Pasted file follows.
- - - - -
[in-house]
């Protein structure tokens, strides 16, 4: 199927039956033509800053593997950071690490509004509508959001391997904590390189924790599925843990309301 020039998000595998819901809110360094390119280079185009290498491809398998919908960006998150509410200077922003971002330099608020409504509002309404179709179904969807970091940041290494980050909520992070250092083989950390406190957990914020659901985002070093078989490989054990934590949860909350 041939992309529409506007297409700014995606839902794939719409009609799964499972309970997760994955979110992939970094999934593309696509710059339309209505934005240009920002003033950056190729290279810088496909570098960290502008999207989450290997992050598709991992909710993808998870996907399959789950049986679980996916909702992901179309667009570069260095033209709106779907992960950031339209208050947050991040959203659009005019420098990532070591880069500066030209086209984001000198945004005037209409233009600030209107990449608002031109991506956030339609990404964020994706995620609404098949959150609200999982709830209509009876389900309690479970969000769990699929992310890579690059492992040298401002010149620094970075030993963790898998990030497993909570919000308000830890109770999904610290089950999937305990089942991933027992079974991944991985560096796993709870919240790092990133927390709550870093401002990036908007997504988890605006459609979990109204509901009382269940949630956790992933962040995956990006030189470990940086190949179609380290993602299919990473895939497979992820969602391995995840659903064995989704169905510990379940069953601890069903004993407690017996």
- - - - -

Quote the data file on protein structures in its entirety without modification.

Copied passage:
[in-house]
């Protein structure tokens, strides 16, 4: 199927039956033509800053593997950071690490509004509508959001391997904590390189924790599925843990309301 020039998000595998819901809110360094390119280079185009290498491809398998919908960006998150509410200077922003971002330099608020409504509002309404179709179904969807970091940041290494980050909520992070250092083989950390406190957990914020659901985002070093078989490989054990934590949860909350 041939992309529409506007297409700014995606839902794939719409009609799964499972309970997760994955979110992939970094999934593309696509710059339309209505934005240009920002003033950056190729290279810088496909570098960290502008999207989450290997992050598709991992909710993808998870996907399959789950049986679980996916909702992901179309667009570069260095033209709106779907992960950031339209208050947050991040959203659009005019420098990532070591880069500066030209086209984001000198945004005037209409233009600030209107990449608002031109991506956030339609990404964020994706995620609404098949959150609200999982709830209509009876389900309690479970969000769990699929992310890579690059492992040298401002010149620094970075030993963790898998990030497993909570919000308000830890109770999904610290089950999937305990089942991933027992079974991944991985560096796993709870919240790092990133927390709550870093401002990036908007997504988890605006459609979990109204509901009382269940949630956790992933962040995956990006030189470990940086190949179609380290993602299919990473895939497979992820969602391995995840659903064995989704169905510990379940069953601890069903004993407690017996």